Natalie Wood's case reopened; skipper says he lied about her death

Natalie Woods

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American actress Natalie Wood (1938-1981), her children Natasha (C), Courtney (R), and her husband U.S. actor Robert Wagner arrive at London airport July 4, 1976

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Los Angeles County Sheriff's Department Lieutenant John Corina speaks at a news conference on the reopening of the investigation into Natalie Wood's death, Nov. 18, 2011.

American actress Natalie Wood poses in a

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American actress Natalie Wood poses in a Yves Saint Laurent costume, Sept. 19, 1964 in Paris.

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Los Angeles County Sheriff's Department Lieutenant John Corina speaks at a news conference on the reopening of the investigation into Natalie Wood's death, Nov. 18, 2011.


The Los Angeles County Sheriff's Department has reopened the 30-year-old case of actress Natalie Wood's death, after a yacht skipper admitted lying to investigators about the incident. Dennis Davern blames Wood's then-husband Robert Wagner for the actress' drowning in the ocean off Southern California.

Davern was the captain of the Splendour, a boat that held Wood, her husband Robert Wagner and fellow actor Christopher Walken.

"Recently, we have received information which we felt was substantial, enough to make us take another look at this case," L.A. County Sheriff's Department Lieutenant John Corina said at a Friday morning news conference.

"We're always open to receiving additional information about older cases, as well as current cases," Corina said.

Corina said that Wagner was not a suspect, but said that the Department wouldn't be addressing specifics of the information they have.

Two sheriff's homicide investigators have been assigned to the case, Corina said.

When asked about whether these new revelations were spurred by the ship's captain looking for publicity for his new book on the 30th anniversary, Corina said that the anniversary "may have jarred some other people's memories."

Corina refused comment on questions about who the Sheriff's Department has interviewed so far and said he didn't know whether or not Wood's body would be exhumed.

Davern tells NBC's "Today" show that he made mistakes by not telling the truth about events leading to the 1981 Thanksgiving weekend death of the actress.

Although the official account of what led up to Wood's death is unclear, Wagner claims that he and Wood got into an argument and she climbed into the dinghy and headed away from the yacht.

At the time of Wood's death, the drowning was investigated by the Los Angeles County Sheriff’s Department and the Los Angeles County Coroner’s Office. The coroner ruled that the death was an accident and that Wood had slipped, hit her head and drowned while trying to board the smaller boat.

Wood's blood alcohol content was high and Wagner admitted they did a significant amount of drinking on the boat. Wagner also said that he and Walken had gotten into an argument regarding Wood's career.

Davern says he urged Los Angeles County sheriff's homicide investigators to reopen the case. Davern said on national television that he suggested looking for Wood by turning on a searchlight or calling a restaurant on the island, but that Wagner repeatedly said no to these suggestions until a few hours later.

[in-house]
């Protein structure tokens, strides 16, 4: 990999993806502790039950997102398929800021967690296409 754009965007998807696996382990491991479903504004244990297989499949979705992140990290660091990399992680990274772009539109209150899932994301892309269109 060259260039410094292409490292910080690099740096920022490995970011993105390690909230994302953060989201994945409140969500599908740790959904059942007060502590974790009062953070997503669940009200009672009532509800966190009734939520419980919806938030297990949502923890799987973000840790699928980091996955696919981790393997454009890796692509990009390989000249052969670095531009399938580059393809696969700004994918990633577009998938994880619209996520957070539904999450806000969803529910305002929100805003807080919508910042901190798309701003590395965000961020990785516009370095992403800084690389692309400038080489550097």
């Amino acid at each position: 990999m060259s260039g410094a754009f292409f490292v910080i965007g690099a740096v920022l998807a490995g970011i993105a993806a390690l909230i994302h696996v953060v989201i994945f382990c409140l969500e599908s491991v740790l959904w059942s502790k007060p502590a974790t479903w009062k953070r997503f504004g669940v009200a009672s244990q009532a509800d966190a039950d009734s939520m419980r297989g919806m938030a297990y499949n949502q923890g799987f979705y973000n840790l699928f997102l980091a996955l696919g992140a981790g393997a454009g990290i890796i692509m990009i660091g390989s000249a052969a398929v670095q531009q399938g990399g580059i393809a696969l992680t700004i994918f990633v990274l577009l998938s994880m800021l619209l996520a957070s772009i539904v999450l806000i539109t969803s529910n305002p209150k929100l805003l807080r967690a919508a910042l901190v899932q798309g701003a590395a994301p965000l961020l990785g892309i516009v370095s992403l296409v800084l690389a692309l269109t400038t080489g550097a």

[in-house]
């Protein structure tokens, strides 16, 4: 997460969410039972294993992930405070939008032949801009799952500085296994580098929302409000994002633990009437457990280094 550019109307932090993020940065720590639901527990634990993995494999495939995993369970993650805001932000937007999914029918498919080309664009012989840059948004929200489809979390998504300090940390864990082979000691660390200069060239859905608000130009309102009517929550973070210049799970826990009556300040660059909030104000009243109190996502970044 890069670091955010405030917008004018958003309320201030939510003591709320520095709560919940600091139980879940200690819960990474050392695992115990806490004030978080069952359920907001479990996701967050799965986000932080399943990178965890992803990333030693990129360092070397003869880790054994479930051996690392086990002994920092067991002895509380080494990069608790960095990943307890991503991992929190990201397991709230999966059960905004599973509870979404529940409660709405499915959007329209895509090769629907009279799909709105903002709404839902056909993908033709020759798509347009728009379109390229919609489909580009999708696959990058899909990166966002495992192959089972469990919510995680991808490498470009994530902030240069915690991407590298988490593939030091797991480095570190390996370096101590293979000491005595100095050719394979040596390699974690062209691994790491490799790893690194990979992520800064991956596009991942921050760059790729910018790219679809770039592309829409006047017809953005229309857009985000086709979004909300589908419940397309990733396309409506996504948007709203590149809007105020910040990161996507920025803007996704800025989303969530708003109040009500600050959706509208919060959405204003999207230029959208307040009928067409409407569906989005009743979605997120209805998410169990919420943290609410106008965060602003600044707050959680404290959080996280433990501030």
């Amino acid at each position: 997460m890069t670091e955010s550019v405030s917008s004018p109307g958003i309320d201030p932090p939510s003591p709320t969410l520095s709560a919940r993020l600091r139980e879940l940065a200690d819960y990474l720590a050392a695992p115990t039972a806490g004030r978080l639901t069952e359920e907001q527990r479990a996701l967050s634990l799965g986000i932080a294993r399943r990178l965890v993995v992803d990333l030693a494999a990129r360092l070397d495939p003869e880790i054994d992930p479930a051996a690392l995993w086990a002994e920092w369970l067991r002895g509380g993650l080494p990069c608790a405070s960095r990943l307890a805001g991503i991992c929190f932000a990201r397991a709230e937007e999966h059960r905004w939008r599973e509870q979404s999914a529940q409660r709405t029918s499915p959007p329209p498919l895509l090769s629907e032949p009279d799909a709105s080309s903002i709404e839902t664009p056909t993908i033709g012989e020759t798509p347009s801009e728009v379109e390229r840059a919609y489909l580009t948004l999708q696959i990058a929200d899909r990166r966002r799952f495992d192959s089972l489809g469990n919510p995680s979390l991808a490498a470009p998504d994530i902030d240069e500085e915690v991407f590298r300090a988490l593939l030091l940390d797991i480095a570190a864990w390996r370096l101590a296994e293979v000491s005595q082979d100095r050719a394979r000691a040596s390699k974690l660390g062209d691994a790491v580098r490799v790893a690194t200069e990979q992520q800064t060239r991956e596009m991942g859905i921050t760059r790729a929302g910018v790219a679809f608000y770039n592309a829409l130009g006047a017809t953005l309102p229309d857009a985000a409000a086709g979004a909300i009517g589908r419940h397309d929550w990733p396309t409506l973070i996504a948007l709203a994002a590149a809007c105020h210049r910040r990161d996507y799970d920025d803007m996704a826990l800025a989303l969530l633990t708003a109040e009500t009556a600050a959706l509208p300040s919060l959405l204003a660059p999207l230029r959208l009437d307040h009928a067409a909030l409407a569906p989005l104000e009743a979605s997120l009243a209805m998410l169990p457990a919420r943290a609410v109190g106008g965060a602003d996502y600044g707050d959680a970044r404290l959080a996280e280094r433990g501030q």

Suzanne Finstad, author of "Natasha: The Biography of Natalie Wood," said on "AirTalk" Friday that a "disturbing amount of time" elapsed between the time Wood went missing and when her husband began to look for her.

Finstad also said that Wood had a long-established fear of dark water and described her as a "weak swimmer at best," so for Wood to have voluntarily left the yacht on a dinghy seems implausible.

Davern says he believes Wagner had intentionally kept the investigation into her death low-profile and believes Wagner is responsible for Wood's death.

Alex Ben Block, senior editor at the Hollywood Reporter, said on AirTalk that the only crime he's seen committed so far is the fact that Davern admitted he lied.

"Theres a smell of publicity to this whole thing," Block said. Even if something did happen to Wood, the incident was 30 years ago and new revelations are based entirely on circumstantial evidence, Block said, so it's hard to believe that this would lead to an arrest or conviction.

Davern has long claimed that the official account of Wood’s death was untrue, speaking on the subject in a 1992 Geraldo Rivera special and a 2000 Vanity Fair piece. His last media appearance had been a lengthy CNN interview in 2010, following the publication of his “tell-all” book “Goodbye Natalie, Goodbye Splendour.”

He and Wood’s sister, Lana Wood, officially petitioned the Sheriff’s Office to re-open the case last year. Authorities initially did not respond.

“Why now is because I've been trying to tell information about this for many, many years, but there wasn't really anyone listening until now,” Wagner said on the "Today" show Friday. “I've been trying to get somebody to listen for a long time and now somebody is listening and they're going to carry on with this investigation. I'm not saying anything different. All the information that I've revealed in the past, it's all in that book, and now it's just up to the investigators to do an investigation.”

KPCC's Mike Roe, Hayley Fox and the Associated Press contributed to this story

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